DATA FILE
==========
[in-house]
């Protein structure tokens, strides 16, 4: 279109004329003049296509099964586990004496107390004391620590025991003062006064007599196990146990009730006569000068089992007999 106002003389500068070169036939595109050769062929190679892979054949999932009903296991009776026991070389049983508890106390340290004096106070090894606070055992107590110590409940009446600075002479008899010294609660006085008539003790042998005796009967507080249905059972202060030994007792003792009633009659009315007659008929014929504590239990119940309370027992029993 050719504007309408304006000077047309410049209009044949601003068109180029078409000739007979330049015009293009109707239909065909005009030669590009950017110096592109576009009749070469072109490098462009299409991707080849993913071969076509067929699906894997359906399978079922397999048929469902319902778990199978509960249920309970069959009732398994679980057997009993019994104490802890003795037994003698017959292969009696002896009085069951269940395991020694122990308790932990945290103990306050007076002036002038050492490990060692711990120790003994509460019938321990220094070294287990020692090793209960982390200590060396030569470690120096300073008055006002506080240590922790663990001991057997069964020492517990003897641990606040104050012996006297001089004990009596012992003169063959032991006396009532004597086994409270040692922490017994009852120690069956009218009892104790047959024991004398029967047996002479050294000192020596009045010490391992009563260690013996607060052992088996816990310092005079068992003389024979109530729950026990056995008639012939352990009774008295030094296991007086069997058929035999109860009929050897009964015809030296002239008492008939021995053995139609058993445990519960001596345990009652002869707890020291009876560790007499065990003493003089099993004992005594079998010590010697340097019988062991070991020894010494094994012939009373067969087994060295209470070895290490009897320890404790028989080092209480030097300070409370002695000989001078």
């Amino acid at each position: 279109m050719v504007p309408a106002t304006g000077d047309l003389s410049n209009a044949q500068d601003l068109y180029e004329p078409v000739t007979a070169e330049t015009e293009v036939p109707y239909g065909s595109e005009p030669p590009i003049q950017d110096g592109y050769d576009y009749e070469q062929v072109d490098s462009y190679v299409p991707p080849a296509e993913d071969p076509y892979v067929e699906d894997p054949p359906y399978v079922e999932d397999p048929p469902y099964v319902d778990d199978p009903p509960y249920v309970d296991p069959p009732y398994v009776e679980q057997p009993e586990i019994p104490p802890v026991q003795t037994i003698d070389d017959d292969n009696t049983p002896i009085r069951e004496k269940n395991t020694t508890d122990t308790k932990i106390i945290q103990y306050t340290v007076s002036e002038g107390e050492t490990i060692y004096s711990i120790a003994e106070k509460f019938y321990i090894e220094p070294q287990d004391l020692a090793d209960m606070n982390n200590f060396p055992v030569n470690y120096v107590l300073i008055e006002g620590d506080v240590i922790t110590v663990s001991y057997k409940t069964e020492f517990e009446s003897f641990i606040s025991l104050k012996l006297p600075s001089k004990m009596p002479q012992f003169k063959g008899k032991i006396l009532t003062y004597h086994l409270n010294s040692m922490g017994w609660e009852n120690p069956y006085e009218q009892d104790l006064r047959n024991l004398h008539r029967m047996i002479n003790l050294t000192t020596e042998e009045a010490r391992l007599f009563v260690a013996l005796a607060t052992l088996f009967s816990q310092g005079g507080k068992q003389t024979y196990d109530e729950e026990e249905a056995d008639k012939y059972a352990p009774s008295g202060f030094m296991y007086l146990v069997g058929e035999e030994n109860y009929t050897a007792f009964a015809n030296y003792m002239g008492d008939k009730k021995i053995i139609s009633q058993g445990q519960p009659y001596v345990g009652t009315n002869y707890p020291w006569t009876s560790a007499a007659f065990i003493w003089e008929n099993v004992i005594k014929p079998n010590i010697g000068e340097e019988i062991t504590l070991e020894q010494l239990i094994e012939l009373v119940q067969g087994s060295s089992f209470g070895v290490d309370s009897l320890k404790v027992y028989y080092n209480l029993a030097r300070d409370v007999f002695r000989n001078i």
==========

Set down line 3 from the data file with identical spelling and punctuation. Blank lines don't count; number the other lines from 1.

């Amino acid at each position: 279109m050719v504007p309408a106002t304006g000077d047309l003389s410049n209009a044949q500068d601003l068109y180029e004329p078409v000739t007979a070169e330049t015009e293009v036939p109707y239909g065909s595109e005009p030669p590009i003049q950017d110096g592109y050769d576009y009749e070469q062929v072109d490098s462009y190679v299409p991707p080849a296509e993913d071969p076509y892979v067929e699906d894997p054949p359906y399978v079922e999932d397999p048929p469902y099964v319902d778990d199978p009903p509960y249920v309970d296991p069959p009732y398994v009776e679980q057997p009993e586990i019994p104490p802890v026991q003795t037994i003698d070389d017959d292969n009696t049983p002896i009085r069951e004496k269940n395991t020694t508890d122990t308790k932990i106390i945290q103990y306050t340290v007076s002036e002038g107390e050492t490990i060692y004096s711990i120790a003994e106070k509460f019938y321990i090894e220094p070294q287990d004391l020692a090793d209960m606070n982390n200590f060396p055992v030569n470690y120096v107590l300073i008055e006002g620590d506080v240590i922790t110590v663990s001991y057997k409940t069964e020492f517990e009446s003897f641990i606040s025991l104050k012996l006297p600075s001089k004990m009596p002479q012992f003169k063959g008899k032991i006396l009532t003062y004597h086994l409270n010294s040692m922490g017994w609660e009852n120690p069956y006085e009218q009892d104790l006064r047959n024991l004398h008539r029967m047996i002479n003790l050294t000192t020596e042998e009045a010490r391992l007599f009563v260690a013996l005796a607060t052992l088996f009967s816990q310092g005079g507080k068992q003389t024979y196990d109530e729950e026990e249905a056995d008639k012939y059972a352990p009774s008295g202060f030094m296991y007086l146990v069997g058929e035999e030994n109860y009929t050897a007792f009964a015809n030296y003792m002239g008492d008939k009730k021995i053995i139609s009633q058993g445990q519960p009659y001596v345990g009652t009315n002869y707890p020291w006569t009876s560790a007499a007659f065990i003493w003089e008929n099993v004992i005594k014929p079998n010590i010697g000068e340097e019988i062991t504590l070991e020894q010494l239990i094994e012939l009373v119940q067969g087994s060295s089992f209470g070895v290490d309370s009897l320890k404790v027992y028989y080092n209480l029993a030097r300070d409370v007999f002695r000989n001078i």